Poonam, in her mid-40s, is the head of Ujwal Gram Sanghatan, a women’s self-help group (SHG) in Kalanaur village. She is one of the thousands of jeevika didis (livelihood sisters). Nageena, who heads the Tulsi Samuh SHG of Dharnai village in Makhdumpur block of Jehanabad district, is also a jeevika didi. They are thus called since their SHGs have been formed under Jeevika, the Bihar government’s rural livelihood program.
The jeevika didis have been motivating rural women to construct toilets and to use them for self-dignity and better hygiene.
Change begins at home
“When I decided to construct a toilet in my house by taking loan from my SHG, even my husband opposed it. He felt that there was no need for a toilet since we live in a mud house. I finally convinced him and constructed it,” Poonam told VillageSquare.in.
Similarly, Nageena was also the first in her village to come forward to construct a toilet in her house by taking a loan from her SHG. “Who would think of constructing a toilet, especially with borrowed money? But I made it happen,” said Nageena.
Impressed by their conviction, the Barabar Saway Siddha Mahila Vikas Sawalambi Sahkari Samiti Limited Federation (BSSMVSS), a voluntary organisation in Makhdumpur, asked Poonam and Nageena to lead a team of jeevika didis in their campaign to build toilets. “After building a toilet in my house, I worked with a team of women and successfully motivated and helped others to construct toilets,” said Nageena.
“There are hundreds of jeevika didis like Poonam and Nageena who had constructed a toilet with a loan from their SHGs and then joined us to motivate other women to do the same,” Sunil Kumar, BSSMVSS’s field officer, told VillageSquare.in.
“In several villages across Bihar, toilets constructed through government programs are used as a godown or a dumping site, since most of them are not operational,” said Indu Devi, president of BSSMVSS. The men were unconcerned.
Asha Devi, a jeevika didi of Kalanaur, said, “It was a difficult task to convince men to construct a toilet. The men claimed that one should relieve outside and there was no need to construct a toilet, especially on borrowed money.” Sometimes the men damaged the toilets under construction to vent their anger.
But the collective power of women finally convinced the men. “Jeevika didis have made a big difference by persistently persuading women to take ownership of the toilets they construct and to use them,” added Indu Devi.
Kanti Devi and Reena Devi of Dharnai agree that they built toilets after learning from the didis that open defecation can lead to ill health and diseases. Jehanabad’s jeevika district project manager Manish Kumar said that women and girls are no longer found heading to the fields to relieve themselves.
Community meetings were held at night to discuss the ill effects of open defecation. Some tough measures have also been taken to bring about a change in the behavioural pattern of villagers. Nigrani samiti or vigilance committees, comprising women from SHGs, keep watch to identify violators.
Lota jalao is practiced where the plastic bottles in which water is carried to the field are snatched and burnt.
“Lack of money was a deterrent to persuading women to build toilets. So loans were arranged through their SHGs. Basically the money is their own savings that they had deposited with their SHG,” Indu Devi told VillageSquare.in.
A rural sanitary mart established in Kalanaur two years ago facilitates easy availability of good quality material required for the construction of toilets. BSSMVSS ensures that the construction is also of good quality.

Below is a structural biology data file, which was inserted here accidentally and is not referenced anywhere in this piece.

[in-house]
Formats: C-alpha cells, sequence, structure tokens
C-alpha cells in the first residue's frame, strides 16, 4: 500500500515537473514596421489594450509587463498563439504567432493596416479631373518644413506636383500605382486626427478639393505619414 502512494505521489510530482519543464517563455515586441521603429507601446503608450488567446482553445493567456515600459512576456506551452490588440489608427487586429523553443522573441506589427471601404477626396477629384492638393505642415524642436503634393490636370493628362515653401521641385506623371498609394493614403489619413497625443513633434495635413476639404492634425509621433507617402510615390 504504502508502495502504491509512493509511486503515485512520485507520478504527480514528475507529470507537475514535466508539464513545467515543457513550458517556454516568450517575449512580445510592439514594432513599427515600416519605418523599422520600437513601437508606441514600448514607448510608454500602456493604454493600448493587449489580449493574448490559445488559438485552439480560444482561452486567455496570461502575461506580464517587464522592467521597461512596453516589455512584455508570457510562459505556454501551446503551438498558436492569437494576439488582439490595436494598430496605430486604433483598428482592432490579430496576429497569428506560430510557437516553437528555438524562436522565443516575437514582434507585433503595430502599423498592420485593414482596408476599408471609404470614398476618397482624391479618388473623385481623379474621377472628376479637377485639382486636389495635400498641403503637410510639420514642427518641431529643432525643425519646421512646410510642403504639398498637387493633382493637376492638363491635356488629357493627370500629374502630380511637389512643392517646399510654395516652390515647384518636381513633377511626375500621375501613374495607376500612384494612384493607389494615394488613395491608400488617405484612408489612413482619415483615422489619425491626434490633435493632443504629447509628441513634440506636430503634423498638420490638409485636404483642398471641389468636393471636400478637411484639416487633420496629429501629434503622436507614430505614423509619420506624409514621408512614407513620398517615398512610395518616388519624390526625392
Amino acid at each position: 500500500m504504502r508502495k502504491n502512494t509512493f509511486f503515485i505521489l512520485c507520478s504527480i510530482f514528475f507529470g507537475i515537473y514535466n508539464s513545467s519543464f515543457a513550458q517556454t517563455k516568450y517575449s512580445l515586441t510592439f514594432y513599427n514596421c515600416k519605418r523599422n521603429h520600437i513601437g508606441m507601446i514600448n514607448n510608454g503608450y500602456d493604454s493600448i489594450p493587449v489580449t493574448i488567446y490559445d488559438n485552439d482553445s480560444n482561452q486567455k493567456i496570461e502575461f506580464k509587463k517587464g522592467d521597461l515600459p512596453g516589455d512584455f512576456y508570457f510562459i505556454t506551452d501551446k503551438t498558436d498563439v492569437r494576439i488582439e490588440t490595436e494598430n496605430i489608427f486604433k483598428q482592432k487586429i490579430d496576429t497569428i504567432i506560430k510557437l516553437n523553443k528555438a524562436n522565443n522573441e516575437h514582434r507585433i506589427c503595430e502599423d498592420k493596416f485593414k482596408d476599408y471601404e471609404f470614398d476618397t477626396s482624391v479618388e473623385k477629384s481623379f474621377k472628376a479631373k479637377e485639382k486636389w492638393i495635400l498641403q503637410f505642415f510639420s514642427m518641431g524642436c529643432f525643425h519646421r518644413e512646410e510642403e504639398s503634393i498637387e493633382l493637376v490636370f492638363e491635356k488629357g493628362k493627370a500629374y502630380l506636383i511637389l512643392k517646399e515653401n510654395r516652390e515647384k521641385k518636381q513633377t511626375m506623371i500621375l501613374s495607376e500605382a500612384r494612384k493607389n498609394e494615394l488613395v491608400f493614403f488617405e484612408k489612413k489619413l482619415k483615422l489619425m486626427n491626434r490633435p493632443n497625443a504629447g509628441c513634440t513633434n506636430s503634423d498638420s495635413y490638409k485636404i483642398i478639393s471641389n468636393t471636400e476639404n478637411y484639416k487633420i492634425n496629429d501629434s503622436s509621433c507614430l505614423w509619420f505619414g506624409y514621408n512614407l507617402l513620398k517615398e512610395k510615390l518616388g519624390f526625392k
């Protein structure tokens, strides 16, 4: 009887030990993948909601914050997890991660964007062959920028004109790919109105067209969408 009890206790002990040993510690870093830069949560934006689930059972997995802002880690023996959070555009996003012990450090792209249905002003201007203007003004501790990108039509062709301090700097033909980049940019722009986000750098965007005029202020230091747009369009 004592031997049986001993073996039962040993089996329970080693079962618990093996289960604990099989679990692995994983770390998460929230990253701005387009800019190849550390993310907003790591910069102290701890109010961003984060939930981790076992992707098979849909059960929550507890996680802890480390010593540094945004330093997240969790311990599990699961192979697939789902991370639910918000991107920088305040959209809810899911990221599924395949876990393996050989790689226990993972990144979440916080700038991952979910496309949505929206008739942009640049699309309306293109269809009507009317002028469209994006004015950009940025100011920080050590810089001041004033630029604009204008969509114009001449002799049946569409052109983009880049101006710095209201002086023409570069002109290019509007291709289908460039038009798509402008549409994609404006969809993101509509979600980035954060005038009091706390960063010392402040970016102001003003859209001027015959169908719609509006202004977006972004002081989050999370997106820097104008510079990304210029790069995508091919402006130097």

Nearly 1,000 SHGs with about 14,000 women members from different villages are operating in 22 panchayats in Makhdumpur block, a stronghold of Maoist insurgents till about a decade ago.
In Kalanaur, there were hardly 25 toilets and most of them were in the houses of landed upper caste people. Thanks to jeevika didis’ efforts, the Mahadalits — those considered untouchables by upper caste Hindus — have also built toilets.
Some 1,753 toilets have been built in Kalanaur gram panchayat. Similarly in Dharnai panchayat, 1231 toilets have been built in the last two years. With pride, the jeevika didis announce that both the panchayats have been declared ODF by the state government.
The Jeevika program was launched by the state government with the assistance of the World Bank in 2006. Jeevika promotes rural livelihoods and enhances social and economic empowerment of the poor, particularly women.
Thanks to the innovative door-to-door campaign involving women, over 100,000 toilets have been built, covering hundreds of villages in 21 districts in the last two years.
As the role of jeevika didis has been successful in Kalanaur and Dharnai, the same strategy will be implemented in Sugaon and Sumera panchayats next and then across the entire state.
Bihar Rural Development Minister Shrawan Kumar said that 580,000 SHGs have been set up under the Jeevika scheme and the government plans to increase them to 1 million by 2018-19. Each SHG has at least a dozen women members who are creating awareness about the connection between sanitation, hygiene and health.
“To date 18 blocks, 717 gram panchayats and 4,000 villages have been declared ODF. Eighteen lakh toilets have been constructed in the state but there is a long to go as nearly 1.5 crore toilets need to be constructed in the state,” Shrawan Kumar said. But he hoped that the jeevika didis would help the state go ODF by 2019.
“Jeevika didis have been playing an important role in creating awareness about the need for toilets and in motivating women to construct toilets,” Balamurugan Devaraj IAS, CEO-cum-State Mission Director of Jeevika program told VillageSquare.in. “Their role in social mobilization and behavioral change would help us achieve a ODF (open defecation free) Bihar.”
Mohd Imran Khan is a Patna-based journalist.